Saturday, October 2, 2010
Emblem of the United States Forces – Iraq (USF–I)
As US military was ceasing all combat operations in Iraq by September 1, 2010, and was preparing to move out of the country by December 31, 2011, it was logical at this point in my “Military Insignia” project to turn my undivided attention to Iraq-specific insignias. The first one on my list was the emblem of the newly-established command called United States Forces – Iraq (USF–I). Since my U.S. Central Command emblem was already completed and had its own gallery, I was able to proceed with its sub galleries, one of which would be a gallery of the USF–I. The timing was perfect.
Background: United States Forces – Iraq (USF–I) is a U.S. military sub-unified command, part of U.S. Central Command. It is stationed in Iraq as agreed with the Government of Iraq under the U.S.–Iraq Status of Forces Agreement. United States Forces – Iraq replaced the previous commands, Multi-National Force – Iraq, Multi-National Corps – Iraq and Multi-National Security Transition Command – Iraq from January 2010. During 2008 and 2009, all non-U.S. foreign forces withdrew from Iraq. Withdrawal of all non-US forces was complete by July 31, 2009. As of January 1, 2009, the Iraqi Government is fully responsible, through its security ministries, for maintaining and providing security and rule of law for its people. Furthermore, as of June 28, 2009, no foreign forces are stationed within any of Iraq's major cities. The United States decided after negotiations to cease combat operations, that is, patrolling, serving arrest warrants, route clearance, etc., within Iraq by September 1, 2010, and transition to a pure advise, train and assist role. The changing mission entails major troop reductions; from 115,000 on December 15, 2009, to 50,000 by September 1, 2010, and to zero by December 31, 2011.
The emblem: Technically speaking, the USF–I emblem was an almost identical version of the one of Multi-National Force – Iraq, with actual bi-lingual text being the only difference. But I have to tell you, this emblem was a serious piece of work cut out for me. See for yourself – here is the official description of the emblem:
On a black shield with a 1/8 inch (.32 cm) gold border 2 ½ inches (6.35 cm) in width and 3 inches (7.62 cm) in height overall two crossed silver scimitars points down with scarlet grips, superimposed in base by a wreath of palm in proper colors joined at the bottom with three loops of brown twine, overall a gold human-head winged bull of Mesopotamia, all below a gold seven pointed star… The star represents a vision of unity for the seven peoples of Iraq (Sunni, Shia, Kurd, Turkoman, Assyrian, Yazidi, Armenian) leading to a more secure, prosperous and free future for Iraqis. The crossed scimitars of the insignia recall the partnership between Multinational Forces and Iraqi Security Forces essential to bringing a democratic way of life to Iraq. The palm fronds symbolize peace and prosperity for a new nation. The colossal statue of the Mesopotamian human-headed winged bull recalls the rich heritage of Iraq and underscores strength and protection for the people of Iraq…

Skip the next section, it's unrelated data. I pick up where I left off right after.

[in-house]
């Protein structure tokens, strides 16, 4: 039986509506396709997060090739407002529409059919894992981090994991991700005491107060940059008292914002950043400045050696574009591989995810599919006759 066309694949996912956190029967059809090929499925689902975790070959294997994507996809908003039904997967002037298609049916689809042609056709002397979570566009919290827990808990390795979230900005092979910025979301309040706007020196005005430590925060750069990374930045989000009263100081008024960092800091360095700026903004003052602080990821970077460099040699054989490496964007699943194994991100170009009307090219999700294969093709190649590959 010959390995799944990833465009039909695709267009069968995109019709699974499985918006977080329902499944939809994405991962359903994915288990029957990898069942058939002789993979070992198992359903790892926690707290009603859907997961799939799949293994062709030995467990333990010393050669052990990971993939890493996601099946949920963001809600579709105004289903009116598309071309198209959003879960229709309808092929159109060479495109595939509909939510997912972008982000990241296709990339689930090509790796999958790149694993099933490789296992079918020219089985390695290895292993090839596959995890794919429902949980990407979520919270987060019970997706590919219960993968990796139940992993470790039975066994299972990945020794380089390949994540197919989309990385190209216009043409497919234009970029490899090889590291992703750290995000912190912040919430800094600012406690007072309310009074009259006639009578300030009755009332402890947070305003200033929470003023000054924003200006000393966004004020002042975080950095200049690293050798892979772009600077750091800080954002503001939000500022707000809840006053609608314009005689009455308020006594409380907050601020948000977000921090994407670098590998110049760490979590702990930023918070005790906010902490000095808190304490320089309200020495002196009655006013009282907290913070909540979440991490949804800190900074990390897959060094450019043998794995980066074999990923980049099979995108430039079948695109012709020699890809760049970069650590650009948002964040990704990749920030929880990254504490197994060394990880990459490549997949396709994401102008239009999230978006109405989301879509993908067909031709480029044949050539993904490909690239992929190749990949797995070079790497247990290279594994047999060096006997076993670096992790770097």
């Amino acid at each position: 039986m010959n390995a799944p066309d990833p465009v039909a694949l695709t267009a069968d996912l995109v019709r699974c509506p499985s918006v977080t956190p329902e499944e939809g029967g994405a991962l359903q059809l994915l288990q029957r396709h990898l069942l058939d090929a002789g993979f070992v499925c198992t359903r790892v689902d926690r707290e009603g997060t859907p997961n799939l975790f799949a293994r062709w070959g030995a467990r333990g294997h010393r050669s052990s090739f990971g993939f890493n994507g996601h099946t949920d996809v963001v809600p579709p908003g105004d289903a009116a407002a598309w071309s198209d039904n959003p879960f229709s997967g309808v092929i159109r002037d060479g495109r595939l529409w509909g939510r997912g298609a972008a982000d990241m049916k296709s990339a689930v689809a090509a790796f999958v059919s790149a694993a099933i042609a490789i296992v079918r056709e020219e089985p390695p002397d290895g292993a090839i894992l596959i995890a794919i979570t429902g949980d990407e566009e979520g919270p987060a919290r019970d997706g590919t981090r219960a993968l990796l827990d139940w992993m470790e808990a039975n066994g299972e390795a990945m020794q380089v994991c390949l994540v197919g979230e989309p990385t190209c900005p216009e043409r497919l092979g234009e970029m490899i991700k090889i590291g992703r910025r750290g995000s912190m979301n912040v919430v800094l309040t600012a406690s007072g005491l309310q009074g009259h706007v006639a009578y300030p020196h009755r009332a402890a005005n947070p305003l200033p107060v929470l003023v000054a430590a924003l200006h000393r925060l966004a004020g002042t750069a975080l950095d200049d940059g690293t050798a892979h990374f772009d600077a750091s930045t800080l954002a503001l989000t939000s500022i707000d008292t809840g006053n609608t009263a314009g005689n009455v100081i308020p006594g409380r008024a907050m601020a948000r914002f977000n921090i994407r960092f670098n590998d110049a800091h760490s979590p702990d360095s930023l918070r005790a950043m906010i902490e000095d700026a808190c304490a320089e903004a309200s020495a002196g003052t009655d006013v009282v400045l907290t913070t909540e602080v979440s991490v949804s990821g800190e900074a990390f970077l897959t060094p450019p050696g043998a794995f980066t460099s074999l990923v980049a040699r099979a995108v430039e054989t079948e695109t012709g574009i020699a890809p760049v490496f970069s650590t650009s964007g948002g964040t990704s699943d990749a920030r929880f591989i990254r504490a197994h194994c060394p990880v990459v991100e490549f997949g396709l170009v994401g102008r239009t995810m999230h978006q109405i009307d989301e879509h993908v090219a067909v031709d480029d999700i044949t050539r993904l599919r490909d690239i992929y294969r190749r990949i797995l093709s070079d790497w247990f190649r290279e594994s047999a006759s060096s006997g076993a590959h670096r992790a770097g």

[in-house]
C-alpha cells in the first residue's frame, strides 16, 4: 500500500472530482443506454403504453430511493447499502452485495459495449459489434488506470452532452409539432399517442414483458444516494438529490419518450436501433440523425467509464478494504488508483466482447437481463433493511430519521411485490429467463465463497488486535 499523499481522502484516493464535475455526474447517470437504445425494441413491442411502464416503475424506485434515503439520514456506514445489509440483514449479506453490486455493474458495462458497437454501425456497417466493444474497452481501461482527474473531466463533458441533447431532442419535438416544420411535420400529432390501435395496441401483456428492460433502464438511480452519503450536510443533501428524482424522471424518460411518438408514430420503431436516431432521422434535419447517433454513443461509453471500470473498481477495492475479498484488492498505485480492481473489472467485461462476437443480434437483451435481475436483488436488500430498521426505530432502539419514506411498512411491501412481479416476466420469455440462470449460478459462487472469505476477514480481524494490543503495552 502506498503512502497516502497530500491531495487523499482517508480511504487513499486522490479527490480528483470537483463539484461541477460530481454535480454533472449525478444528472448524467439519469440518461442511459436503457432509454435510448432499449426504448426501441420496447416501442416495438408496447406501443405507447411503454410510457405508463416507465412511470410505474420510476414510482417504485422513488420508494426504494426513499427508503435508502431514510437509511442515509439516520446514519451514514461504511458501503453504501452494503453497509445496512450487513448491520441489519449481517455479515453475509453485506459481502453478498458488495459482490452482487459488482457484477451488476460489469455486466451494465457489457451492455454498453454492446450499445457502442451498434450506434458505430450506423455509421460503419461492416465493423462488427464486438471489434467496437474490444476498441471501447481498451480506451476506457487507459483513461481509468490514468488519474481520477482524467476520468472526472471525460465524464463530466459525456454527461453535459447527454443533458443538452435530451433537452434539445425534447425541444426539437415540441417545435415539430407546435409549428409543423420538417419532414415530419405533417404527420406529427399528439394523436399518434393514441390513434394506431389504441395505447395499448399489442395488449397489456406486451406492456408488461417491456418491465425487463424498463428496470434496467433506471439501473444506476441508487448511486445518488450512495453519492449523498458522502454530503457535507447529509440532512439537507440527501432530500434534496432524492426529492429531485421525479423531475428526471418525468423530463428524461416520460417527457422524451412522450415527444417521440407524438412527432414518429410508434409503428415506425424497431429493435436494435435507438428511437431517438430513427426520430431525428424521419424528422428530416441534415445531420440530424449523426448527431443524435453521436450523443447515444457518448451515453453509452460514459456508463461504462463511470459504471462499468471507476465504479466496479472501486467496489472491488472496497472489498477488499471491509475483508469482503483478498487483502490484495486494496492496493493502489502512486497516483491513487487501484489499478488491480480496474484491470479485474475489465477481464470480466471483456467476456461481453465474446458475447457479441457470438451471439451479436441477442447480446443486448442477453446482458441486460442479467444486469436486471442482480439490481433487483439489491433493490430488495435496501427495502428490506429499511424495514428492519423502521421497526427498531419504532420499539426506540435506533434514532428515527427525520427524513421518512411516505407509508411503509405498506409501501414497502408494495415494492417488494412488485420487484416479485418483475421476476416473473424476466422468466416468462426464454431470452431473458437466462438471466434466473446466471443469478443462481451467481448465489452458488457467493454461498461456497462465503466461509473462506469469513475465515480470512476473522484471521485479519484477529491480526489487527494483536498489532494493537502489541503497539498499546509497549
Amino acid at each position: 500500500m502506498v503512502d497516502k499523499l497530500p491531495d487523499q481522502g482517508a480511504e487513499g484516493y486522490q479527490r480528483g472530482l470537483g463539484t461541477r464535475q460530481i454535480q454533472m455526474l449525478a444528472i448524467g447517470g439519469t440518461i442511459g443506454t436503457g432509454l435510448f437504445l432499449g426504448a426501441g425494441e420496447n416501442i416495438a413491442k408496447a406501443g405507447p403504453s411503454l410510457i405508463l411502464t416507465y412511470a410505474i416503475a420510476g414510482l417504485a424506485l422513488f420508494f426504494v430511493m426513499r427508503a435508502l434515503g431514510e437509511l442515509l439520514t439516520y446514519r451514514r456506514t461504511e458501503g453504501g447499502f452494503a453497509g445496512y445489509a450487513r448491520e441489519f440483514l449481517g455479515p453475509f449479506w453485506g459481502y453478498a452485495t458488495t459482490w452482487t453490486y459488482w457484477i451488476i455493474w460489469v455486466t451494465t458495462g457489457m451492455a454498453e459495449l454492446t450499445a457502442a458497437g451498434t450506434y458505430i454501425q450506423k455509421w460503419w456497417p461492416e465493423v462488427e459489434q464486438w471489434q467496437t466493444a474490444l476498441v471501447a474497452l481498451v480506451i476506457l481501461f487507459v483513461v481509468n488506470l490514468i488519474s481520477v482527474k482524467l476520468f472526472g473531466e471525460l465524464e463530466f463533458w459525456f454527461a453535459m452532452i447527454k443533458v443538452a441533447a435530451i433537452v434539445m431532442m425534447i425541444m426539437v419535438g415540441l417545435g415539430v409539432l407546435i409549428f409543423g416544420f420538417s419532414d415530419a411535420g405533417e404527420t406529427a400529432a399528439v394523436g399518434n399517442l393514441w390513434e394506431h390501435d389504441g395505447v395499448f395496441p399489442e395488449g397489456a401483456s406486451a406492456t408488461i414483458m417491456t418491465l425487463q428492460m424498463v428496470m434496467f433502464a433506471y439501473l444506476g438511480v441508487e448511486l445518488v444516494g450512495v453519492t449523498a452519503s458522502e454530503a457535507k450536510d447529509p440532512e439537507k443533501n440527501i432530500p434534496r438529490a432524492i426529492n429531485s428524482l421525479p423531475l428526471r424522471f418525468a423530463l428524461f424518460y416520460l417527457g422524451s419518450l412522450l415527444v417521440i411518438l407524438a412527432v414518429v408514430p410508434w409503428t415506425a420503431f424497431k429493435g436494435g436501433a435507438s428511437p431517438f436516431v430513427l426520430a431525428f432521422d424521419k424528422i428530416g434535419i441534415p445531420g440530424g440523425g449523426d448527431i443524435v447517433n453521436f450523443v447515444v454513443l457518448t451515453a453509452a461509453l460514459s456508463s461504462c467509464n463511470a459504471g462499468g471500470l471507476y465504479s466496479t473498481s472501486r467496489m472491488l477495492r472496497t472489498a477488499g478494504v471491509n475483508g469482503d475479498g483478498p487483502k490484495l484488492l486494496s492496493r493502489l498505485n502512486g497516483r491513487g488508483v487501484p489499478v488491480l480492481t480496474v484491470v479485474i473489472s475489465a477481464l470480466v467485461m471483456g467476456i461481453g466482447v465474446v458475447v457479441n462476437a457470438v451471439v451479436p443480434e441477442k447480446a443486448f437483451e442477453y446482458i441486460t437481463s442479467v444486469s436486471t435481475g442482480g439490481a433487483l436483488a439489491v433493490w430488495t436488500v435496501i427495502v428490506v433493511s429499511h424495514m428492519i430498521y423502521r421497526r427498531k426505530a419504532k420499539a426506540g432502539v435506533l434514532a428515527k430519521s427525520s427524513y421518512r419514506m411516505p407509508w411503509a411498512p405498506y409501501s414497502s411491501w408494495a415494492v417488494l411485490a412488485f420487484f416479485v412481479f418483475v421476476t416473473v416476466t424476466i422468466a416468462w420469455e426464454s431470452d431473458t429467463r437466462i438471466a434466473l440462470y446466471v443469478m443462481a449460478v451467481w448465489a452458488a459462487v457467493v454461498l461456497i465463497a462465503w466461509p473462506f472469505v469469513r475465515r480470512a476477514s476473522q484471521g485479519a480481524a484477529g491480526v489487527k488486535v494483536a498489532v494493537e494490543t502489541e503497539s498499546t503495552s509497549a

About the C.7 design: Just as I anticipated, the most challenging part of this project was recreating the Assyrian human-headed winged bull. Even though the original bulls were made of limestone, the one on the emblem, according to the official description, was supposed to be made of gold. I decided to give it an “old” gold texture and feel, which felt very appropriate for this ancient image. In addition, as usually, there were layers upon layers of details.The sabers (or scimitars), were another interesting area to work with. Textures of the blades had to be a perfect weapons-grade steel to look believable. I couldn’t resist a temptation of adding a couple of mu own minor improvements, such as golden rim, and steel-looking lettering, but that’s just me. I manage to pull this one off almost every time, without disrupting accuracy and integrity of the original design. At least I hope that I do. Well, two days later it was over. Again, I was very pleased with the result. You can find both – the United States Forces – Iraq (USF–I) and Multi-National Force – Iraq emblems in my “Military Insignia” gallery under U.S. Central Command or here and here.